5 great fast bowlers who would have made great captains
They had the pace, they had the menace. However, they could never lead their nationals sides.
Cricket captaincy is as much of an art as it is science. It requires high levels of man management, uncanny ability to make decisions under pressure and the power to defend these actions as well as underperforming teammates before the world media.
More often than not, when the regular captain steps down or picks up an injury, a batsman is chosen as the new man to represent the side. Rarely do bowlers get picked as leaders of a cricketing side.
This has various factors, most of which revolve around the fact that once bowlers are made captains, they tend to under-bowl or over-bowl themselves from time to time.
Let us look at five quick bowlers who would've made great leaders in their time:
#1 Michael Holding
If there has been one bowling attack that has created tremors of fear within the batsmen of the opposition, it was the tremendous group of fast bowlers put together by the West Indies in late 19070s.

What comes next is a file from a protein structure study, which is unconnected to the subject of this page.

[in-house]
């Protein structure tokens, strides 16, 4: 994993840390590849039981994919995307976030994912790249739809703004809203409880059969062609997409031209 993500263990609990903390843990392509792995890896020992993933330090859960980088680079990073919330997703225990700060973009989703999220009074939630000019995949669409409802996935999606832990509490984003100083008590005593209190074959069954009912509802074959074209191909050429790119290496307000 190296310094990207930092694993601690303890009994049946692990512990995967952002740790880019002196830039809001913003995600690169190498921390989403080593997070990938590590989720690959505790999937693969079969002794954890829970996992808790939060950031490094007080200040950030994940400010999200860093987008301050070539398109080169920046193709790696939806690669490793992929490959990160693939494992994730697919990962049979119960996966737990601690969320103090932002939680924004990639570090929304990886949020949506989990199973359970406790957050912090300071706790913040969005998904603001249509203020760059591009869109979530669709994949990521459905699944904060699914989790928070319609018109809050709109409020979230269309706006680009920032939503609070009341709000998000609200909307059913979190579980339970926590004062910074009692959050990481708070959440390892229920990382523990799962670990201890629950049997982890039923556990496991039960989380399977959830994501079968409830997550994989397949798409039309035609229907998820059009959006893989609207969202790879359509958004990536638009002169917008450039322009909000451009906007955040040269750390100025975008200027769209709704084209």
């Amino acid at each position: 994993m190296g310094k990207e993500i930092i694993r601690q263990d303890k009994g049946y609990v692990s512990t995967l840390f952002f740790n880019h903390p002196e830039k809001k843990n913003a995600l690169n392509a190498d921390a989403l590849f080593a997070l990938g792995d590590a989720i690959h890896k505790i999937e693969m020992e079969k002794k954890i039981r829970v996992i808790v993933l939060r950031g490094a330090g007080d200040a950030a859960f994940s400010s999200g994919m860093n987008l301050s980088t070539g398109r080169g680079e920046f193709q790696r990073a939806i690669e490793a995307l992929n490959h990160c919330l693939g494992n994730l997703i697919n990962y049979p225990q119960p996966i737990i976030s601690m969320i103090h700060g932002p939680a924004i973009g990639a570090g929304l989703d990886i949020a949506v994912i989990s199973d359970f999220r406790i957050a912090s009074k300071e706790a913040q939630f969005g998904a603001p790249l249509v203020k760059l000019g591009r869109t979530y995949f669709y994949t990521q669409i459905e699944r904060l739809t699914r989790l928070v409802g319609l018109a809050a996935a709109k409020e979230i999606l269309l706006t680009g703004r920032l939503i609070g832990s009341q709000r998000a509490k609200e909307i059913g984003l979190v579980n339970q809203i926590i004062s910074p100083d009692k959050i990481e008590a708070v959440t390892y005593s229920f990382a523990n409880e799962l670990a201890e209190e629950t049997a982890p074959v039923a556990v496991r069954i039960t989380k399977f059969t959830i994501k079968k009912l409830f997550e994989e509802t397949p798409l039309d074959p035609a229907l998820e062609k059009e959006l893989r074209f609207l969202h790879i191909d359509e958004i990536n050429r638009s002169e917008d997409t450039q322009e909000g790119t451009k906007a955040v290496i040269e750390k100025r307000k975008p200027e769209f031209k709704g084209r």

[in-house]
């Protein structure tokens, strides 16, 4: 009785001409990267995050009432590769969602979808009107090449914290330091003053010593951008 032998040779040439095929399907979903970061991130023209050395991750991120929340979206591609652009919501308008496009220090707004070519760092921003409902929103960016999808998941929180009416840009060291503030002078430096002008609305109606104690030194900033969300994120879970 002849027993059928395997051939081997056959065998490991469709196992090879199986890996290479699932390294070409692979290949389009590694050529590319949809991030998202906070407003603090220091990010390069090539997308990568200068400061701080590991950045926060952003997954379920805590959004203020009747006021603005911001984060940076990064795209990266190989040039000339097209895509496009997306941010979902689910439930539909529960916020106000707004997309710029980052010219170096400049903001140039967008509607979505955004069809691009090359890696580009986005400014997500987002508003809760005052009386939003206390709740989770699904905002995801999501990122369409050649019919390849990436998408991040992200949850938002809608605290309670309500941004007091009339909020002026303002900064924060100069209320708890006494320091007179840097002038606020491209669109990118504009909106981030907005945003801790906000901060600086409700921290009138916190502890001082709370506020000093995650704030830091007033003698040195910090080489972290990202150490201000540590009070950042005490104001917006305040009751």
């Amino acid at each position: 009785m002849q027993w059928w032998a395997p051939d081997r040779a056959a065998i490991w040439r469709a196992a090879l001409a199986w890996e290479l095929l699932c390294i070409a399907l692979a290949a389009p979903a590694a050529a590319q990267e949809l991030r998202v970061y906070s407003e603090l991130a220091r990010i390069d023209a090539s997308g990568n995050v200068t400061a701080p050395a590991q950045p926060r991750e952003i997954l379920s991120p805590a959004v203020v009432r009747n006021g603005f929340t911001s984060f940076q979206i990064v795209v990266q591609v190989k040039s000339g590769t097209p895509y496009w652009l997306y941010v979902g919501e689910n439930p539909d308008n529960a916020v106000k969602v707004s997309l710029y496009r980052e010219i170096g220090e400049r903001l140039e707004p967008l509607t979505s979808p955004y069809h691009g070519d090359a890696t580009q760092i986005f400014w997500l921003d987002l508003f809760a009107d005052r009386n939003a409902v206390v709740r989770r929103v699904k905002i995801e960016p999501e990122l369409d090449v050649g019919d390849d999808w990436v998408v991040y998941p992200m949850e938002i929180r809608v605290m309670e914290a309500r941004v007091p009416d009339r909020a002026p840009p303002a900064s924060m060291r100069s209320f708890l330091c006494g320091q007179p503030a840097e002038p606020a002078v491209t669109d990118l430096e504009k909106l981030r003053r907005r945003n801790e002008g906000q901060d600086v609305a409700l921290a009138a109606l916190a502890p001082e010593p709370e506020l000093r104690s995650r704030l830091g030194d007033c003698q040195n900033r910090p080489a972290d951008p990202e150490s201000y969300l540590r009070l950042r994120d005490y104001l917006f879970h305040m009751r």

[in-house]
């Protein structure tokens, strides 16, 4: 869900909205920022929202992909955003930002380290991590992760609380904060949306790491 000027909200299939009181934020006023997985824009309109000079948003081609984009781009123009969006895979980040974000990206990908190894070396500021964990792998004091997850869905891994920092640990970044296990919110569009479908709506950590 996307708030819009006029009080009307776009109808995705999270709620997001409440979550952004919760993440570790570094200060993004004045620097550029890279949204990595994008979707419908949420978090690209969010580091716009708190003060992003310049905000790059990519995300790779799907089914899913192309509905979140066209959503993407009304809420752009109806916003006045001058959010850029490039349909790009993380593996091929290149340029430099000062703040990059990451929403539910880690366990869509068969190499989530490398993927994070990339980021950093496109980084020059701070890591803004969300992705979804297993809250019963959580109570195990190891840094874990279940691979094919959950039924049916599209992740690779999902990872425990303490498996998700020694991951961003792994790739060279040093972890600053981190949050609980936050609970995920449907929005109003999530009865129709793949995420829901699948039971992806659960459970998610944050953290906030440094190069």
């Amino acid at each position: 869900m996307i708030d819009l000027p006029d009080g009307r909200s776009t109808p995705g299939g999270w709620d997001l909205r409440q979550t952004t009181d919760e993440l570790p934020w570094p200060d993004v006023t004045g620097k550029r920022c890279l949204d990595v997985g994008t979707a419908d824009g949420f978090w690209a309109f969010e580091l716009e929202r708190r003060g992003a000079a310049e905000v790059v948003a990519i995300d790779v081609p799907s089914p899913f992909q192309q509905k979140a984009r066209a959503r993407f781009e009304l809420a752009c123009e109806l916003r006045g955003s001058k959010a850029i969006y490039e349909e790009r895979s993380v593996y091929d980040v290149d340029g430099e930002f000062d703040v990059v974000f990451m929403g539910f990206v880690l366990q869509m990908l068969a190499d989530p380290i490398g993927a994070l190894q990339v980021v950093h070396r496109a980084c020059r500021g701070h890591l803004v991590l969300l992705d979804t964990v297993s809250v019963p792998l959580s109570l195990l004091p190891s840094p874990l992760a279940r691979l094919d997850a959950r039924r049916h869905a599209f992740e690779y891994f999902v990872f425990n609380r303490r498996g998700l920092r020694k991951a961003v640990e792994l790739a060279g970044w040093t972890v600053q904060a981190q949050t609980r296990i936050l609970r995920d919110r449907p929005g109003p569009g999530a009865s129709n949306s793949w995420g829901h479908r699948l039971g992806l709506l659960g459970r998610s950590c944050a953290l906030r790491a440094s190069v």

Michael Holding, Joel Garner, Colin Croft, Andy Roberts, Wayne Daniel and Malcolm Marshall were partners in crime and developed a formidable bowling unit for the West Indian cricket team. Holding, who was nicknamed "Whispering Death" for his fearsome and fast bowling, is one of the greatest cricketers to have stepped onto the cricket pitch.
Between the tremendous success achieved by Clive Lloyd and the massive stature of Viv Richards, Holding did not get the opportunity to walk onto the middle as the captain of West Indies cricket. He continued to be the most menacing soldier they had on the field, but could never become the General of the side.